With 2010 over, it’s time to look back at the best films I saw this year. Due to circumstances in my life, I’ve had not had the money to go out to the cinema with any great regularity, so the amount of films I’ve seen this year has taken a big drop from last year’s figure. Still, I managed to see some great films, and want to give them their due. Here’s my top ten, in ascending order.
10. I Am Love
Dir. Luca Guadagnino (Italy, 2009)
Tilda Swinton’s years-in-the-making collaboration with Guadagnino is a clear throwback to filmmaking styles of yesteryear. It’s an old-fashioned melodrama, with gorgeous interiors, extended wealthy families, forbidden love, and capital-A acting. On first viewing it earlier this year I wasn’t too impressed, but since then, memories of the wonderful cinematography and Swinton’s towering performance have only grown in my mind. Sirk-meets-Visconti may not be to everyone’s taste, but it’s a pleasure seeing a film this beautiful, confident, and assured.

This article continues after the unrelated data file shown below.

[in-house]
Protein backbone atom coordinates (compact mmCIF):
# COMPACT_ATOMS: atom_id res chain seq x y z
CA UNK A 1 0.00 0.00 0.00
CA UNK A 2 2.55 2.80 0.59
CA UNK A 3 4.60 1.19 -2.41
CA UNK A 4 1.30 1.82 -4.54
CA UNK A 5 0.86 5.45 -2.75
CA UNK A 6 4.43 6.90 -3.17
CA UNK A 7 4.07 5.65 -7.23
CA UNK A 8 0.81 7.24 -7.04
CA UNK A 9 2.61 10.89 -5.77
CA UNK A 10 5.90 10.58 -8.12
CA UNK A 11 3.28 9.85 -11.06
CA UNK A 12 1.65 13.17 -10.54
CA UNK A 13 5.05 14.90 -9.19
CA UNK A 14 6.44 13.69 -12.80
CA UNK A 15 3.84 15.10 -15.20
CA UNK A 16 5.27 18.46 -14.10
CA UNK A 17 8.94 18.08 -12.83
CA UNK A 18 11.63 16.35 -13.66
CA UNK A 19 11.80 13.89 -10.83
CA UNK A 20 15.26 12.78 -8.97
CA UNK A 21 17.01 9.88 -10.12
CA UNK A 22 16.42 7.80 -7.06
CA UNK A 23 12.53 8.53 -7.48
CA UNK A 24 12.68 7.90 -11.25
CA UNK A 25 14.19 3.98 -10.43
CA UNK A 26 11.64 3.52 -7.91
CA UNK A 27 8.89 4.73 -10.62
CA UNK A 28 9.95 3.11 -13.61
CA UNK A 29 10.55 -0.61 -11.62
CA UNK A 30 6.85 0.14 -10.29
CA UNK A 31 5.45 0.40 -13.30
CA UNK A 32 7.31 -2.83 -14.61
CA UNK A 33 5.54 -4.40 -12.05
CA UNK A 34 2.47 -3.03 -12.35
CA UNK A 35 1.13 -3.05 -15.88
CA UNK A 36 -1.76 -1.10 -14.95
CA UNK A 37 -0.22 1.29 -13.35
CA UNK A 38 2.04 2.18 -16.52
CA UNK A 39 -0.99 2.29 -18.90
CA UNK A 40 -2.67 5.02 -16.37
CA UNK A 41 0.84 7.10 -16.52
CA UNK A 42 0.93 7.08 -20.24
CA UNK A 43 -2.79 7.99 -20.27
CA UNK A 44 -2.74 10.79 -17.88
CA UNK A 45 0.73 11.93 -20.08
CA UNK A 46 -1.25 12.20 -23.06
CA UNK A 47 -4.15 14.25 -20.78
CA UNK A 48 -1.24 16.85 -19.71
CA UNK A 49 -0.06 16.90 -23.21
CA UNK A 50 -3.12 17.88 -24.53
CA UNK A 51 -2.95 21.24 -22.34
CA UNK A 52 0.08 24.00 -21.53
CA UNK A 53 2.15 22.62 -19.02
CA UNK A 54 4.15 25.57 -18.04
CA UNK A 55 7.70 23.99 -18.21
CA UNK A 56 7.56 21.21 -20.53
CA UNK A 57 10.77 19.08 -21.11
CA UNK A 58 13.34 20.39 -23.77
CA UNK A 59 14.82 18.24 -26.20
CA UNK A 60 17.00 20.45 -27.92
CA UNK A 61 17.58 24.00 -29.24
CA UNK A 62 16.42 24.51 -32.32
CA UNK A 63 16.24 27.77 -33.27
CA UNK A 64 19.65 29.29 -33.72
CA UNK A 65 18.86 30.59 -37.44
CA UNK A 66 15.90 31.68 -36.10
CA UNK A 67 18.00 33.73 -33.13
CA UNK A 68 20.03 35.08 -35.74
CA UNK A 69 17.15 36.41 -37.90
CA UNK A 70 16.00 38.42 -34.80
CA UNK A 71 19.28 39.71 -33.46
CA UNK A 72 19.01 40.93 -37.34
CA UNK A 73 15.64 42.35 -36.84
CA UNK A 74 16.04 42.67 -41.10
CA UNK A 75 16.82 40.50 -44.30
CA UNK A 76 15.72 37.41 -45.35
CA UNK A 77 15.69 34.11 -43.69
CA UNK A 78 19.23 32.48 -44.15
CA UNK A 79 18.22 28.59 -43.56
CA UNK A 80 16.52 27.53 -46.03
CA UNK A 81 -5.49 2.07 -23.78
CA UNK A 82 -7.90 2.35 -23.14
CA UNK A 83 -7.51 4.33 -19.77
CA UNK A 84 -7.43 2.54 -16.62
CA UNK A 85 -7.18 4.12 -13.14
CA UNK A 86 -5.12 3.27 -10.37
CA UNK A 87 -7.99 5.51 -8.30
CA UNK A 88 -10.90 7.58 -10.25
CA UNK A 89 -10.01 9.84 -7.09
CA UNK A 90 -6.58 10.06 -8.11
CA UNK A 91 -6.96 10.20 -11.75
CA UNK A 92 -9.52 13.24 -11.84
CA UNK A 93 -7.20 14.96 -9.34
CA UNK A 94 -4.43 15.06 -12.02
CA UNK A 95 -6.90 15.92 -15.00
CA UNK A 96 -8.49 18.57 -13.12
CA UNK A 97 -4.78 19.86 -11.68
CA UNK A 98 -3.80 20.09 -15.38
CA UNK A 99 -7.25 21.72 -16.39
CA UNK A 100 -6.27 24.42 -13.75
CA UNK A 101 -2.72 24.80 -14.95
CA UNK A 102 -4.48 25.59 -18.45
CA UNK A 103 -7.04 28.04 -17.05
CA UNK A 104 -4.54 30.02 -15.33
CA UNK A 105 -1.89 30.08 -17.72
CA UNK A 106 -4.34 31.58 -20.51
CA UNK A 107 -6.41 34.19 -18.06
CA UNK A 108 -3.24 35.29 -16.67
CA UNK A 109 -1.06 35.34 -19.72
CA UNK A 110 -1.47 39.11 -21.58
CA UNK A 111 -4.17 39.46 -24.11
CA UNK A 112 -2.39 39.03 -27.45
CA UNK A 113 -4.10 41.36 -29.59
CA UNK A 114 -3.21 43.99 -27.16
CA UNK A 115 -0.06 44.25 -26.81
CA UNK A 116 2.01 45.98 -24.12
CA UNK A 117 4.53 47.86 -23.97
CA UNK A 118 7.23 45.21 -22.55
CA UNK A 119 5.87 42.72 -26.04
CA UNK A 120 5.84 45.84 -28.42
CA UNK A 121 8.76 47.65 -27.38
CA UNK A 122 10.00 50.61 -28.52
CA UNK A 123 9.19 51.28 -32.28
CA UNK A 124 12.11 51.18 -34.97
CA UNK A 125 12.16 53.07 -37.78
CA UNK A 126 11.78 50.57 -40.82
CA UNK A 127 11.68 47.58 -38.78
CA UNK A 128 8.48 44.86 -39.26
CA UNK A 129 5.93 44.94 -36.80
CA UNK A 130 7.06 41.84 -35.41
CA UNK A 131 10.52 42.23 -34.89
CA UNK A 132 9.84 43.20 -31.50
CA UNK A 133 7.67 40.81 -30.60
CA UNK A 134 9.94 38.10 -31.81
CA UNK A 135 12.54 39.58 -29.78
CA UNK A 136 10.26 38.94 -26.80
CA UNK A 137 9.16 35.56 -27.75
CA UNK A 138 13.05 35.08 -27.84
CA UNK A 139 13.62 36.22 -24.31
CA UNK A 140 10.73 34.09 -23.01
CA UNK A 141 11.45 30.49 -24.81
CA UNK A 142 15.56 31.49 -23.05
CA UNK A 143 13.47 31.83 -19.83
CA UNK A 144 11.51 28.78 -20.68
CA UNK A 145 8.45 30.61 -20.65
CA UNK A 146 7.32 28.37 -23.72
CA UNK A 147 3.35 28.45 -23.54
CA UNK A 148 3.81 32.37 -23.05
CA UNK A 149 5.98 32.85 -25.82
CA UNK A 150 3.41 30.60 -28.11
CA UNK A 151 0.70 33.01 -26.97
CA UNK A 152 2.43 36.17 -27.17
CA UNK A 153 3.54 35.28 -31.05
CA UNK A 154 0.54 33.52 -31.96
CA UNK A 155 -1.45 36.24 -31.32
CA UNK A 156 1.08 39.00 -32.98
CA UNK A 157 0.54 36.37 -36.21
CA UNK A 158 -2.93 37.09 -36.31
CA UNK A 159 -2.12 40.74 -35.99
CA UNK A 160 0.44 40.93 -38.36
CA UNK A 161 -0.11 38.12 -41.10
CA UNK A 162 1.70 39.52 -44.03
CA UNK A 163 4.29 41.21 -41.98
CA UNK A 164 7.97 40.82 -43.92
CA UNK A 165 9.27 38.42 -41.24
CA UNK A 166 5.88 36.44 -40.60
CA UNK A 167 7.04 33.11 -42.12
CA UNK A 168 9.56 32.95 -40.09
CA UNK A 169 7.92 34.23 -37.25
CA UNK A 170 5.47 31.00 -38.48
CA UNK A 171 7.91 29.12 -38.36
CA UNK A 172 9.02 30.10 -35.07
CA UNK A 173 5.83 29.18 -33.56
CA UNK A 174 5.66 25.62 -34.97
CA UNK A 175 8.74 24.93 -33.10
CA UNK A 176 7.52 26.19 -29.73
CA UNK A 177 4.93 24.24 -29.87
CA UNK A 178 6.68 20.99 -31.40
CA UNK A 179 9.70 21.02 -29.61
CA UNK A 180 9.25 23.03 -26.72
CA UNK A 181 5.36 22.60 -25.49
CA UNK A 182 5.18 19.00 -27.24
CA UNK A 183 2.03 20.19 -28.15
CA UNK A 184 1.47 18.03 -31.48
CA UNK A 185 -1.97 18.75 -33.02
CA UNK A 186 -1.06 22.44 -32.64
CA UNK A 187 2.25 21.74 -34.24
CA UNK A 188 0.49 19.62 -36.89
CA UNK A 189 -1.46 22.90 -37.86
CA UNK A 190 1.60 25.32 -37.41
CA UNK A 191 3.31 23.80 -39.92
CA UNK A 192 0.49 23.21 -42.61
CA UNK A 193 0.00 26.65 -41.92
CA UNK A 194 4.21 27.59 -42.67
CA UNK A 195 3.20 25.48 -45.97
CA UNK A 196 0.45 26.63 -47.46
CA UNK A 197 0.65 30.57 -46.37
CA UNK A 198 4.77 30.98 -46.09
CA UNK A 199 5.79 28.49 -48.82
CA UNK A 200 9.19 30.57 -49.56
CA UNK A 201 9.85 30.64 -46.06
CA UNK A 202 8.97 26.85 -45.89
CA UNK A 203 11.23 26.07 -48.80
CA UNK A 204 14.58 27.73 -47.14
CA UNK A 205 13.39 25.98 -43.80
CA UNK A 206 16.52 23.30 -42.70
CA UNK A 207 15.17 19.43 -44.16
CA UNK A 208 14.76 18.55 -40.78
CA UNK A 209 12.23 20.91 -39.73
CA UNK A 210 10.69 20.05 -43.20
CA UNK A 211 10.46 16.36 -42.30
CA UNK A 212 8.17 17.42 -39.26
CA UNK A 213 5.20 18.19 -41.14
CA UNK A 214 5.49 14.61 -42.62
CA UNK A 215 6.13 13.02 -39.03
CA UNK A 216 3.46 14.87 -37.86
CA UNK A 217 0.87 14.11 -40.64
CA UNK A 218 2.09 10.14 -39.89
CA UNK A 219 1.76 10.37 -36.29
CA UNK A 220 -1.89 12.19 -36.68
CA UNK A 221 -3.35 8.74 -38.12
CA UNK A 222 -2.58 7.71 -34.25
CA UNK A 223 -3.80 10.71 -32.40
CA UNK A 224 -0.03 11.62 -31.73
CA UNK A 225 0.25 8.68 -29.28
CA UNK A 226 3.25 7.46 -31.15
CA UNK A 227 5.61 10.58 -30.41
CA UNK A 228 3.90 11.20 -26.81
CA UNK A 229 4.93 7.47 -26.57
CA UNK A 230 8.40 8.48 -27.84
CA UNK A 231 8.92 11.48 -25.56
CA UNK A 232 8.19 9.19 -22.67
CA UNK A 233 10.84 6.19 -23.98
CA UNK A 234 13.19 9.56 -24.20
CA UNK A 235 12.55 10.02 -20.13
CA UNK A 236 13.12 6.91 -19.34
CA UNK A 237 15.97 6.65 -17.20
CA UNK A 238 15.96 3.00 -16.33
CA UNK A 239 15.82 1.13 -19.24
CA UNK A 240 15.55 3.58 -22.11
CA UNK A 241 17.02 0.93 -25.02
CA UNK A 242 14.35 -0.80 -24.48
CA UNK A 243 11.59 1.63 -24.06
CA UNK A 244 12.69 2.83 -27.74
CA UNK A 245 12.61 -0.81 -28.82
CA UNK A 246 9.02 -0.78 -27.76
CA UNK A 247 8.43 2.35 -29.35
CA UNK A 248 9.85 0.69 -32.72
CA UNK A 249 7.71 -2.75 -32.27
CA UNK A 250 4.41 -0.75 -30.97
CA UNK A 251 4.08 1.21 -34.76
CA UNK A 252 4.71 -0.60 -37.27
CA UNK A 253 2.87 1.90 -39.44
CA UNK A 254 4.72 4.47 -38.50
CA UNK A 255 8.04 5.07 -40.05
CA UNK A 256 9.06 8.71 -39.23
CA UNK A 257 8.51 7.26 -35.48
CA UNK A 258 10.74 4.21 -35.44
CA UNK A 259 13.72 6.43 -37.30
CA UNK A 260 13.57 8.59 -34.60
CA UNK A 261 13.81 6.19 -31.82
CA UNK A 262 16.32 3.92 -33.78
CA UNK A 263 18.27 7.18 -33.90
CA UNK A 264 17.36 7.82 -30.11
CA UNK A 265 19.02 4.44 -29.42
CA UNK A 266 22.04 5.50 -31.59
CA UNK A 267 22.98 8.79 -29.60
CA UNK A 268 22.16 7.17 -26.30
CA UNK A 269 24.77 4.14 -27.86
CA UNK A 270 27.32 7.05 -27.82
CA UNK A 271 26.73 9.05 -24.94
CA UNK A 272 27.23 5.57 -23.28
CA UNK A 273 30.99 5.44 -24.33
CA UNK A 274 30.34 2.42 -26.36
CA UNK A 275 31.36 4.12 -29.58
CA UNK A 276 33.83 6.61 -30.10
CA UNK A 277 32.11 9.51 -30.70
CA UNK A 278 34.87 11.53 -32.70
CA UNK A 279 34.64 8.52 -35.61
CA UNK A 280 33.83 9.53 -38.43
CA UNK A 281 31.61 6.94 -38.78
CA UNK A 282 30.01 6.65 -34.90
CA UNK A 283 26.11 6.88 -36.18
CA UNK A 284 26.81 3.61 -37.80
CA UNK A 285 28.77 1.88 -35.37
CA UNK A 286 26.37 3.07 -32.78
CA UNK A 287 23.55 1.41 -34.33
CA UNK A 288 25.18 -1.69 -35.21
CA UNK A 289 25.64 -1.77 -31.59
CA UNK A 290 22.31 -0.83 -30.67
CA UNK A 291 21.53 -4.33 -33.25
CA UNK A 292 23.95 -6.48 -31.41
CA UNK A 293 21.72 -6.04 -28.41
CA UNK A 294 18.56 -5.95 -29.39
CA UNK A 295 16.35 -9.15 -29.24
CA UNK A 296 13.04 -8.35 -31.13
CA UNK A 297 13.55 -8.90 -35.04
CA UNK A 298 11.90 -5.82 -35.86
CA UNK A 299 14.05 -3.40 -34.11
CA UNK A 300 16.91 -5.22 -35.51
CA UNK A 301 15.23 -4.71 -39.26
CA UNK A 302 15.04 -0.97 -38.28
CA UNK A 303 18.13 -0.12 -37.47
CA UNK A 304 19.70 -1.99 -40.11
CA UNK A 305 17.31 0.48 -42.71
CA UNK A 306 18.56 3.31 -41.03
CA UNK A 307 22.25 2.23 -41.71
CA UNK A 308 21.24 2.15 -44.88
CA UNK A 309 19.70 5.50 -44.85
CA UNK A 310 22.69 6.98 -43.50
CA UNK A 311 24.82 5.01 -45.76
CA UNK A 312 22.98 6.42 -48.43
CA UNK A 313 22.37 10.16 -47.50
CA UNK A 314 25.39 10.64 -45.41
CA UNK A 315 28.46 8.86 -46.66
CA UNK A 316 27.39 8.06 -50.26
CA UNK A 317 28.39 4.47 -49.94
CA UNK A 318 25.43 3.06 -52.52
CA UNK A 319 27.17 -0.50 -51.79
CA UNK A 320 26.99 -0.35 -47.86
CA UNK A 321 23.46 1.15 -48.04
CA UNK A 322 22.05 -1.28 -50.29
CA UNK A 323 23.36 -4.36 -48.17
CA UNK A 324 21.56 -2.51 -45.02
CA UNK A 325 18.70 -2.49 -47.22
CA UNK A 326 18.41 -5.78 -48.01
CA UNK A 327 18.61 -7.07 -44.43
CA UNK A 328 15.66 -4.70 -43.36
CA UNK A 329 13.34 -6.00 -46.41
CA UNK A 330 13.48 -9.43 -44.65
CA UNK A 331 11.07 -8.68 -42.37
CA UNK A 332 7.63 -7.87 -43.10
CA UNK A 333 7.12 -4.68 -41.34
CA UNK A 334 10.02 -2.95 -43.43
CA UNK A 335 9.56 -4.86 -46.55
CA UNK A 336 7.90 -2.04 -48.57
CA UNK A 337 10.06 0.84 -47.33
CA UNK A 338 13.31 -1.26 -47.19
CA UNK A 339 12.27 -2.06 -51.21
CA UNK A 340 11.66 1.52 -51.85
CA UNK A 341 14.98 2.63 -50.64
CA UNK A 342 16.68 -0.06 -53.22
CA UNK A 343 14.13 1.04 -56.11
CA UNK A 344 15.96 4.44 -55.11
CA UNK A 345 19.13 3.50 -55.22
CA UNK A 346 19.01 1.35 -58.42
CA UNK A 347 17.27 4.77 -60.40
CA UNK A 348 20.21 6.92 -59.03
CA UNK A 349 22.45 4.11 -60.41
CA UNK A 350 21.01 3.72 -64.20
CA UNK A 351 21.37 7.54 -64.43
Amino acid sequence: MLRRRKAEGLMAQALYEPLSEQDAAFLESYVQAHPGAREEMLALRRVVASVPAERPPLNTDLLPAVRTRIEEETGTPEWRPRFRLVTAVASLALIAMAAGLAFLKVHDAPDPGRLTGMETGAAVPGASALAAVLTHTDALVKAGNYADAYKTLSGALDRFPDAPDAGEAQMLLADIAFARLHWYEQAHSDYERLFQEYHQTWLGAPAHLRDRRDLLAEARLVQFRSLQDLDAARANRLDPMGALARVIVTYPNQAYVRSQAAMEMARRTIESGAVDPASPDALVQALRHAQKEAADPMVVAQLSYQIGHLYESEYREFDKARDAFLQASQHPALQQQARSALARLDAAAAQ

9. Bad Lieutenant: Port of Call New Orleans
Dir. Werner Herzog (USA, 2009)
From an initial lukewarm reaction to the trailers, I was won over by the go-for-broke exuberance of Herzog and Nicolas Cage’s remake-in-name-only of Abel Ferrera’s grim cop drama. It’s an inspired fusion of run-of-the-mill procedural and off-the-wall Herzogian insanity, all held together by Cage’s unhinged performance as a drug-addicted detective cracking under the strain of keeping a million plates spinning at once. Val Kilmer and Xzibit try to keep up, but really, it’s Cage’s show, and that’s what makes it such a wild ride.